Woman of Steel
Associate professor of civil engineering Erin Bell believes bridges should "talk"

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Q: Why structural engineering?

Erin Bell

A: I'm the third generation in steel. My grandfather was a blacksmith. He learned electric welding in a German work camp. After the war, he walked from Berlin to his hometown in Northern Italy. He and his family immigrated to the United States, and in the '70s, he started his own business. My dad had just returned from Vietnam. He wanted to go college, but the family needed him. That's what paid for my college education—Santini Brothers Ironworks in Medford, Mass.

I'm the only one of five children who is not a certified welder. I teach steel.

You can't drive in Medford with one of my relatives without hearing, "We did that rooftop unit" or "We did the structural"—you feel this ownership. I feel that way with my projects. There's a furniture store in Natick. When we're out that way, I say to my husband, "Can we just go in for a few minutes?" He says, "You know you don't own this building?" I look at the rotunda, which took me forever to design, and feel ownership.

Q: What's it like as a woman in this field?

A: When I worked as a consultant, I made a big mistake. I showed up at the job site in heels. Pulled into the parking lot, put on my boots, and they all saw me. It was a chink in the armor. My boss was with me, ready to go. And I was changing my shoes. When you get to the site you must be 110 percent prepared.

As for cat calls, once you've shown you belong, it stops. The quickest way to stop it is to give it back to them. I say, "Oh, where have you been all my life, 60 pounds overweight and smoking a cigarette. Oh, yeah, I'm definitely gonna leave my husband for you."

But I tell my students, if you feel unsafe, you tell the supervisor. Any student—male engineers, young engineers—will get heckled when they go to the job site for the first time. Fresh out of school and you're telling somebody who's been doing this for 30 years what to do. I tell students, "You be prepared. If you're confident, nobody can take that away from you." I also tell them to keep a dollar bill in their pocket. A dollar bill is 6 inches long. If you want to check a spacing and don't have a tape measure, a dollar bill will do.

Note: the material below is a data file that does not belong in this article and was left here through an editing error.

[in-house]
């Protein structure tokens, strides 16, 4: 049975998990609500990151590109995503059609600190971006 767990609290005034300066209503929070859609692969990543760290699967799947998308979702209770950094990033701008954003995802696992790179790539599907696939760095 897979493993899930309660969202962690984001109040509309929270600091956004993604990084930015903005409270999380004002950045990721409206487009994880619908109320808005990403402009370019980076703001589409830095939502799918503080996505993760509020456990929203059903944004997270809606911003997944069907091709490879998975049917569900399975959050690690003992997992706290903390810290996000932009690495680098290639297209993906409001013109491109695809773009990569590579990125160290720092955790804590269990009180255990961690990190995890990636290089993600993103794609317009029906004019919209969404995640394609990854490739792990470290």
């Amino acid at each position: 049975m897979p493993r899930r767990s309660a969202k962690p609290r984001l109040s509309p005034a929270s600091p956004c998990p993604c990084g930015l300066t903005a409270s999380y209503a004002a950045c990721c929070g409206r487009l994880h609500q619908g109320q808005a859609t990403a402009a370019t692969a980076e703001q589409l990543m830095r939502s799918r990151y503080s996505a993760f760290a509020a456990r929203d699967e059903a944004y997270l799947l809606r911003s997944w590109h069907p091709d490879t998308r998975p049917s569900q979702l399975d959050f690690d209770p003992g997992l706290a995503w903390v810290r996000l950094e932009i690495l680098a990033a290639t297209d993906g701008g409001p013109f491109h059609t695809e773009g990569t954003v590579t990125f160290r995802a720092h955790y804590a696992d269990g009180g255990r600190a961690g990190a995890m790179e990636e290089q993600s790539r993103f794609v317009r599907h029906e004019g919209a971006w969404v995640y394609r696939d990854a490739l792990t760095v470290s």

Q: Bridges—are we in trouble? Are we all going to be falling into the river?

A: No. If you look at the history of what causes bridge collapses, deterioration is really low on the list. What we will see is more bridges posted with weight limits. It's not that the bridge will collapse, it's the amount of maintenance it will need once it gets posted.

We take our infrastructure for granted a little bit. If you have to pay a $3 toll, everybody cringes. We drove from Paris down to the south of France and through Italy. I bet we paid 150 euros in tolls.

Erin Bell

Q: What's a "talking bridge"?

A: Actually, the bridge right by Oyster River High School in Durham is a talking bridge. It's instrumented with sensors for strain and temperature. The bridge can tell us the environmental effects it's experiencing and what it's doing in response. I got a call from the state police bomb squad, because President Obama was going to be driving over that bridge and here are all my little sensors on the bridge.

Q: Should all bridges have sensors?

A: I do think eventually they should. Similar to the "intelligent transportation" sensors that give drivers real-time traffic updates. I've actually instrumented the Tobin Bridge in Boston. Those sensors are not operational anymore, but we did make a model. The average age of bridges in the United States is 47 or 48—they built them with a 50-year design life. But then, I just took the kids to Pont du Gard in southern France, which is over 2,000 years old. It's a Roman aqueduct. Granted, it's not used for vehicles—it's a World Heritage site. ~

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